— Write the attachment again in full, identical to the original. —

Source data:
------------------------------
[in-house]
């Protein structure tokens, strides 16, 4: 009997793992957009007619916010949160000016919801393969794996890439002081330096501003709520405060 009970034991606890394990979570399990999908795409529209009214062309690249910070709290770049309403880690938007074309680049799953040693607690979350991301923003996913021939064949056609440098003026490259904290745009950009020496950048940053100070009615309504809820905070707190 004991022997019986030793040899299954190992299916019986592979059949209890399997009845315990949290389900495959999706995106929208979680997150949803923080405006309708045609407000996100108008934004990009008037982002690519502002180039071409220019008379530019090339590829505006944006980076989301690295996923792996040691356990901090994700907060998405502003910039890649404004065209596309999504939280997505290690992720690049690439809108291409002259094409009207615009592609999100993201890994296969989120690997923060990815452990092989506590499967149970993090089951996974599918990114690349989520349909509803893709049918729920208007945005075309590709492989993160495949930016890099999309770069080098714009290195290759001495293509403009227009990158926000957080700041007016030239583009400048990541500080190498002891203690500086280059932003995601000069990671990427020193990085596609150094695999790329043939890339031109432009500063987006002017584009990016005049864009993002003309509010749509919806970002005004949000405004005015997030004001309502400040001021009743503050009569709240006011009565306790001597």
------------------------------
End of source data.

[in-house]
């Protein structure tokens, strides 16, 4: 009997793992957009007619916010949160000016919801393969794996890439002081330096501003709520405060 009970034991606890394990979570399990999908795409529209009214062309690249910070709290770049309403880690938007074309680049799953040693607690979350991301923003996913021939064949056609440098003026490259904290745009950009020496950048940053100070009615309504809820905070707190 004991022997019986030793040899299954190992299916019986592979059949209890399997009845315990949290389900495959999706995106929208979680997150949803923080405006309708045609407000996100108008934004990009008037982002690519502002180039071409220019008379530019090339590829505006944006980076989301690295996923792996040691356990901090994700907060998405502003910039890649404004065209596309999504939280997505290690992720690049690439809108291409002259094409009207615009592609999100993201890994296969989120690997923060990815452990092989506590499967149970993090089951996974599918990114690349989520349909509803893709049918729920208007945005075309590709492989993160495949930016890099999309770069080098714009290195290759001495293509403009227009990158926000957080700041007016030239583009400048990541500080190498002891203690500086280059932003995601000069990671990427020193990085596609150094695999790329043939890339031109432009500063987006002017584009990016005049864009993002003309509010749509919806970002005004949000405004005015997030004001309502400040001021009743503050009569709240006011009565306790001597």